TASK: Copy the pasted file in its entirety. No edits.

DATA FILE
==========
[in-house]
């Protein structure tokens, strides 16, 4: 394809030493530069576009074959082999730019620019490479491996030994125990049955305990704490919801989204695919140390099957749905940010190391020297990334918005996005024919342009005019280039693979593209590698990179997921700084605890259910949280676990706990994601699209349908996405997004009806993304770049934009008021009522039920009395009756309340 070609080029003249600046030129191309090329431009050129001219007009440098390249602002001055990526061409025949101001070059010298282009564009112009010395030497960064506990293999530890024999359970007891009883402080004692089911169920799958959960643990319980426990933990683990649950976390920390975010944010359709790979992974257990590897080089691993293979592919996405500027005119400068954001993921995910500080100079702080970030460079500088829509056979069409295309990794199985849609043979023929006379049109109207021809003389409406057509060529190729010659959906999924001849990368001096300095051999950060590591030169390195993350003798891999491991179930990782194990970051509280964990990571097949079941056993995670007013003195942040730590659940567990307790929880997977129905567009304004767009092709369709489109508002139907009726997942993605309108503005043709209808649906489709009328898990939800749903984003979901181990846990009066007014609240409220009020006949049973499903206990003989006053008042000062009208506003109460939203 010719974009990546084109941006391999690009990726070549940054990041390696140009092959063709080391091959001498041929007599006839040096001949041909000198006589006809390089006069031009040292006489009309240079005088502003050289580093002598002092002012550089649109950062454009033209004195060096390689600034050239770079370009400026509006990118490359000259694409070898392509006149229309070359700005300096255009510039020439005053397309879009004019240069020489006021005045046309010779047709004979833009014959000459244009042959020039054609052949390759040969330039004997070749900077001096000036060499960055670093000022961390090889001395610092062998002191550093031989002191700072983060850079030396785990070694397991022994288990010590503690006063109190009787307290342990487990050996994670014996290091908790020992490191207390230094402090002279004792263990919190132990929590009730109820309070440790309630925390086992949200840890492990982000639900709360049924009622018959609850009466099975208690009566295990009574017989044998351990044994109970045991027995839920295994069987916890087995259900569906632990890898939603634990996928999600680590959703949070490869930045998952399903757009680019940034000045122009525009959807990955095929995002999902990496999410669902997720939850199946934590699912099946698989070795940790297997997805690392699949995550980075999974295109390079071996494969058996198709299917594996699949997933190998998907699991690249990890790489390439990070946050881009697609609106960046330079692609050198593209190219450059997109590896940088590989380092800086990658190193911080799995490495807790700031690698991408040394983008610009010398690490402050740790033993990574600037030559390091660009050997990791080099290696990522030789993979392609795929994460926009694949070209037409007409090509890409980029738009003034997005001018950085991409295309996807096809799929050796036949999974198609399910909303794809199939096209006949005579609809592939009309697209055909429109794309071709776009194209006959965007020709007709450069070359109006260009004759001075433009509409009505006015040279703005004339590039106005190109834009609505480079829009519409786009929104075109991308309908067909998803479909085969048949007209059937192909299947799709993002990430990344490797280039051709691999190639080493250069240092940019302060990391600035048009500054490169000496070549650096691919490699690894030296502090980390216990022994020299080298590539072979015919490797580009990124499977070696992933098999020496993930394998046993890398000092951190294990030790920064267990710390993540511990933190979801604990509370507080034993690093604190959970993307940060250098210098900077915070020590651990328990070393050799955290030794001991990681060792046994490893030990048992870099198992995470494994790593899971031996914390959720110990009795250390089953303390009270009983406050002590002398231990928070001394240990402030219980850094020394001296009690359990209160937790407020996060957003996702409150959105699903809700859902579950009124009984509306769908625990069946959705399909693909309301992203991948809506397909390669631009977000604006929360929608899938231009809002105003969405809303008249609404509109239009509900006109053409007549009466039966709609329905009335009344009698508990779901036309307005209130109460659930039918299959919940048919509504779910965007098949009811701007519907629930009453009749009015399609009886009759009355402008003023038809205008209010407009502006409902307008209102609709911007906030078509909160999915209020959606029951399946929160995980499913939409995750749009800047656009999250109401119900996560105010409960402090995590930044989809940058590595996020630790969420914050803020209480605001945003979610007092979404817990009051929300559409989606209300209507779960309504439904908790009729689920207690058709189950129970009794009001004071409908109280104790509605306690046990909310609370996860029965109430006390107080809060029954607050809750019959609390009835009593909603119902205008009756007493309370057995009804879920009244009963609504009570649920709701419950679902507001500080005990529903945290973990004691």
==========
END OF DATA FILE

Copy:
[in-house]
């Protein structure tokens, strides 16, 4: 394809030493530069576009074959082999730019620019490479491996030994125990049955305990704490919801989204695919140390099957749905940010190391020297990334918005996005024919342009005019280039693979593209590698990179997921700084605890259910949280676990706990994601699209349908996405997004009806993304770049934009008021009522039920009395009756309340 070609080029003249600046030129191309090329431009050129001219007009440098390249602002001055990526061409025949101001070059010298282009564009112009010395030497960064506990293999530890024999359970007891009883402080004692089911169920799958959960643990319980426990933990683990649950976390920390975010944010359709790979992974257990590897080089691993293979592919996405500027005119400068954001993921995910500080100079702080970030460079500088829509056979069409295309990794199985849609043979023929006379049109109207021809003389409406057509060529190729010659959906999924001849990368001096300095051999950060590591030169390195993350003798891999491991179930990782194990970051509280964990990571097949079941056993995670007013003195942040730590659940567990307790929880997977129905567009304004767009092709369709489109508002139907009726997942993605309108503005043709209808649906489709009328898990939800749903984003979901181990846990009066007014609240409220009020006949049973499903206990003989006053008042000062009208506003109460939203 010719974009990546084109941006391999690009990726070549940054990041390696140009092959063709080391091959001498041929007599006839040096001949041909000198006589006809390089006069031009040292006489009309240079005088502003050289580093002598002092002012550089649109950062454009033209004195060096390689600034050239770079370009400026509006990118490359000259694409070898392509006149229309070359700005300096255009510039020439005053397309879009004019240069020489006021005045046309010779047709004979833009014959000459244009042959020039054609052949390759040969330039004997070749900077001096000036060499960055670093000022961390090889001395610092062998002191550093031989002191700072983060850079030396785990070694397991022994288990010590503690006063109190009787307290342990487990050996994670014996290091908790020992490191207390230094402090002279004792263990919190132990929590009730109820309070440790309630925390086992949200840890492990982000639900709360049924009622018959609850009466099975208690009566295990009574017989044998351990044994109970045991027995839920295994069987916890087995259900569906632990890898939603634990996928999600680590959703949070490869930045998952399903757009680019940034000045122009525009959807990955095929995002999902990496999410669902997720939850199946934590699912099946698989070795940790297997997805690392699949995550980075999974295109390079071996494969058996198709299917594996699949997933190998998907699991690249990890790489390439990070946050881009697609609106960046330079692609050198593209190219450059997109590896940088590989380092800086990658190193911080799995490495807790700031690698991408040394983008610009010398690490402050740790033993990574600037030559390091660009050997990791080099290696990522030789993979392609795929994460926009694949070209037409007409090509890409980029738009003034997005001018950085991409295309996807096809799929050796036949999974198609399910909303794809199939096209006949005579609809592939009309697209055909429109794309071709776009194209006959965007020709007709450069070359109006260009004759001075433009509409009505006015040279703005004339590039106005190109834009609505480079829009519409786009929104075109991308309908067909998803479909085969048949007209059937192909299947799709993002990430990344490797280039051709691999190639080493250069240092940019302060990391600035048009500054490169000496070549650096691919490699690894030296502090980390216990022994020299080298590539072979015919490797580009990124499977070696992933098999020496993930394998046993890398000092951190294990030790920064267990710390993540511990933190979801604990509370507080034993690093604190959970993307940060250098210098900077915070020590651990328990070393050799955290030794001991990681060792046994490893030990048992870099198992995470494994790593899971031996914390959720110990009795250390089953303390009270009983406050002590002398231990928070001394240990402030219980850094020394001296009690359990209160937790407020996060957003996702409150959105699903809700859902579950009124009984509306769908625990069946959705399909693909309301992203991948809506397909390669631009977000604006929360929608899938231009809002105003969405809303008249609404509109239009509900006109053409007549009466039966709609329905009335009344009698508990779901036309307005209130109460659930039918299959919940048919509504779910965007098949009811701007519907629930009453009749009015399609009886009759009355402008003023038809205008209010407009502006409902307008209102609709911007906030078509909160999915209020959606029951399946929160995980499913939409995750749009800047656009999250109401119900996560105010409960402090995590930044989809940058590595996020630790969420914050803020209480605001945003979610007092979404817990009051929300559409989606209300209507779960309504439904908790009729689920207690058709189950129970009794009001004071409908109280104790509605306690046990909310609370996860029965109430006390107080809060029954607050809750019959609390009835009593909603119902205008009756007493309370057995009804879920009244009963609504009570649920709701419950679902507001500080005990529903945290973990004691």